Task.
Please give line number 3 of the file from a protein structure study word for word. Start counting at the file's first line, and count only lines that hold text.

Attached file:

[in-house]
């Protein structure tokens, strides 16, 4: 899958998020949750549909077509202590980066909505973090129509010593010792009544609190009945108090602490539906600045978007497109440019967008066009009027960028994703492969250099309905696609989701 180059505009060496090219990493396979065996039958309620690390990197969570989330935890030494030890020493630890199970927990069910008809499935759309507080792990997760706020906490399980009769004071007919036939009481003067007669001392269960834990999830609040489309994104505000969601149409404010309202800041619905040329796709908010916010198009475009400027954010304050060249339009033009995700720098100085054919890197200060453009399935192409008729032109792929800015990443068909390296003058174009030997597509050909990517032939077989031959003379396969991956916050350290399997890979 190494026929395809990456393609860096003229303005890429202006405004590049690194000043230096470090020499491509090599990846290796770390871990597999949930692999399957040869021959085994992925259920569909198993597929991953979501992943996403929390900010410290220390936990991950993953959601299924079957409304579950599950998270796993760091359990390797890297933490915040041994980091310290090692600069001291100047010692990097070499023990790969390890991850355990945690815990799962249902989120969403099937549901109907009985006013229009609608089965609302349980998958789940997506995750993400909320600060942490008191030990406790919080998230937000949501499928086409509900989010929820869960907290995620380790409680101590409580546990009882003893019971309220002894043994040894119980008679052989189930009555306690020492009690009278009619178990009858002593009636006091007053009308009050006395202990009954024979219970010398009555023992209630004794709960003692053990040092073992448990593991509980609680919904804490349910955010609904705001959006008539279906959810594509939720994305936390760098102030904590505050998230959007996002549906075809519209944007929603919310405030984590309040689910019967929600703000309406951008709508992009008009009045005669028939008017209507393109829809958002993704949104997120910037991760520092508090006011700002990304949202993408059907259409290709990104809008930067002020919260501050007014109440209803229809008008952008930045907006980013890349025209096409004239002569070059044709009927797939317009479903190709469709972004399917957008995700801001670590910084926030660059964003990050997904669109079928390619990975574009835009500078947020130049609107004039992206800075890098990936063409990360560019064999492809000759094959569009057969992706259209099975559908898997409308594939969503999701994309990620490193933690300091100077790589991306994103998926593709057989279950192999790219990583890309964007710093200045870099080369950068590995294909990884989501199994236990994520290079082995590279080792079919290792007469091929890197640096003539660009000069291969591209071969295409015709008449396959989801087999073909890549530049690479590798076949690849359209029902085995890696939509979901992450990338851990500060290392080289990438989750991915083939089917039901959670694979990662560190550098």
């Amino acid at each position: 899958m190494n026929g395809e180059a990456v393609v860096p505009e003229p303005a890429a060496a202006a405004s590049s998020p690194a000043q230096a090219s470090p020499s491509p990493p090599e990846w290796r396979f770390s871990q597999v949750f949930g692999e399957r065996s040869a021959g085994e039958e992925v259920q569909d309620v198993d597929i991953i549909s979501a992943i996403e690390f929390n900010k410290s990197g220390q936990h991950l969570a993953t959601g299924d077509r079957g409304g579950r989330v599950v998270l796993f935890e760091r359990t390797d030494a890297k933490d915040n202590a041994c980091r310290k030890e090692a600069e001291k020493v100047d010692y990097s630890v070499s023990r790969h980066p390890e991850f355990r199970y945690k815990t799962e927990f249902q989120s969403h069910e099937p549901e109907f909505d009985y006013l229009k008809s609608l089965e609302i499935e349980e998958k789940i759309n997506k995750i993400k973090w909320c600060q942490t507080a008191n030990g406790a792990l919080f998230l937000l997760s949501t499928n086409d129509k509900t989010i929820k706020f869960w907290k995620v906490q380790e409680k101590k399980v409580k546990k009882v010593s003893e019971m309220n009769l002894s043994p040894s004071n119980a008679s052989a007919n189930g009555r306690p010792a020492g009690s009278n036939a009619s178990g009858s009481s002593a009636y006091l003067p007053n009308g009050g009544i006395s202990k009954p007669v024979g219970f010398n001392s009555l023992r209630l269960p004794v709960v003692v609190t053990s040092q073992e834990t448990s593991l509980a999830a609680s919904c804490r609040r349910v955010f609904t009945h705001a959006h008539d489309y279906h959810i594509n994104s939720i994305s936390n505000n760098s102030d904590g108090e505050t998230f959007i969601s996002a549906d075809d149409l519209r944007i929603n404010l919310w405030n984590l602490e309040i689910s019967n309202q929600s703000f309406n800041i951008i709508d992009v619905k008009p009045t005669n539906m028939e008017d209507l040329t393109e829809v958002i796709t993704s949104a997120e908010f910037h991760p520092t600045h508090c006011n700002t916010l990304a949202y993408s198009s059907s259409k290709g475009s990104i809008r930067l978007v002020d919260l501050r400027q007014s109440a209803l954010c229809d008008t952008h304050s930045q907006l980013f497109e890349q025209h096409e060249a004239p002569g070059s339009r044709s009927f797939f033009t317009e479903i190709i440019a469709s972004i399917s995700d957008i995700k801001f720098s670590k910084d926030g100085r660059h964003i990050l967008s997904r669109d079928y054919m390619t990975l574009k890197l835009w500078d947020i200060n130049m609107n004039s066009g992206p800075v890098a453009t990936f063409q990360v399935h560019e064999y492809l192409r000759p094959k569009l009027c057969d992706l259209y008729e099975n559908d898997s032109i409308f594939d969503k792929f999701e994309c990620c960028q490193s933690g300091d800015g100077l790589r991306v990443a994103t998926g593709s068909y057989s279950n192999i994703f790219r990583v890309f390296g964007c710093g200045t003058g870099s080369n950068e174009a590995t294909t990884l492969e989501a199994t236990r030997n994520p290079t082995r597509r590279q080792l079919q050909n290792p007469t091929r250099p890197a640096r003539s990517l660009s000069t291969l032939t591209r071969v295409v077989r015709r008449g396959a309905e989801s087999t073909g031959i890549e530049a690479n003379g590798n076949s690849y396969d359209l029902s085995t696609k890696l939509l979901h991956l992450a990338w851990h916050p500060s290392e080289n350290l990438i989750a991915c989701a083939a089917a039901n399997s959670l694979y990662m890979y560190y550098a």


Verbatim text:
């Amino acid at each position: 899958m190494n026929g395809e180059a990456v393609v860096p505009e003229p303005a890429a060496a202006a405004s590049s998020p690194a000043q230096a090219s470090p020499s491509p990493p090599e990846w290796r396979f770390s871990q597999v949750f949930g692999e399957r065996s040869a021959g085994e039958e992925v259920q569909d309620v198993d597929i991953i549909s979501a992943i996403e690390f929390n900010k410290s990197g220390q936990h991950l969570a993953t959601g299924d077509r079957g409304g579950r989330v599950v998270l796993f935890e760091r359990t390797d030494a890297k933490d915040n202590a041994c980091r310290k030890e090692a600069e001291k020493v100047d010692y990097s630890v070499s023990r790969h980066p390890e991850f355990r199970y945690k815990t799962e927990f249902q989120s969403h069910e099937p549901e109907f909505d009985y006013l229009k008809s609608l089965e609302i499935e349980e998958k789940i759309n997506k995750i993400k973090w909320c600060q942490t507080a008191n030990g406790a792990l919080f998230l937000l997760s949501t499928n086409d129509k509900t989010i929820k706020f869960w907290k995620v906490q380790e409680k101590k399980v409580k546990k009882v010593s003893e019971m309220n009769l002894s043994p040894s004071n119980a008679s052989a007919n189930g009555r306690p010792a020492g009690s009278n036939a009619s178990g009858s009481s002593a009636y006091l003067p007053n009308g009050g009544i006395s202990k009954p007669v024979g219970f010398n001392s009555l023992r209630l269960p004794v709960v003692v609190t053990s040092q073992e834990t448990s593991l509980a999830a609680s919904c804490r609040r349910v955010f609904t009945h705001a959006h008539d489309y279906h959810i594509n994104s939720i994305s936390n505000n760098s102030d904590g108090e505050t998230f959007i969601s996002a549906d075809d149409l519209r944007i929603n404010l919310w405030n984590l602490e309040i689910s019967n309202q929600s703000f309406n800041i951008i709508d992009v619905k008009p009045t005669n539906m028939e008017d209507l040329t393109e829809v958002i796709t993704s949104a997120e908010f910037h991760p520092t600045h508090c006011n700002t916010l990304a949202y993408s198009s059907s259409k290709g475009s990104i809008r930067l978007v002020d919260l501050r400027q007014s109440a209803l954010c229809d008008t952008h304050s930045q907006l980013f497109e890349q025209h096409e060249a004239p002569g070059s339009r044709s009927f797939f033009t317009e479903i190709i440019a469709s972004i399917s995700d957008i995700k801001f720098s670590k910084d926030g100085r660059h964003i990050l967008s997904r669109d079928y054919m390619t990975l574009k890197l835009w500078d947020i200060n130049m609107n004039s066009g992206p800075v890098a453009t990936f063409q990360v399935h560019e064999y492809l192409r000759p094959k569009l009027c057969d992706l259209y008729e099975n559908d898997s032109i409308f594939d969503k792929f999701e994309c990620c960028q490193s933690g300091d800015g100077l790589r991306v990443a994103t998926g593709s068909y057989s279950n192999i994703f790219r990583v890309f390296g964007c710093g200045t003058g870099s080369n950068e174009a590995t294909t990884l492969e989501a199994t236990r030997n994520p290079t082995r597509r590279q080792l079919q050909n290792p007469t091929r250099p890197a640096r003539s990517l660009s000069t291969l032939t591209r071969v295409v077989r015709r008449g396959a309905e989801s087999t073909g031959i890549e530049a690479n003379g590798n076949s690849y396969d359209l029902s085995t696609k890696l939509l979901h991956l992450a990338w851990h916050p500060s290392e080289n350290l990438i989750a991915c989701a083939a089917a039901n399997s959670l694979y990662m890979y560190y550098a």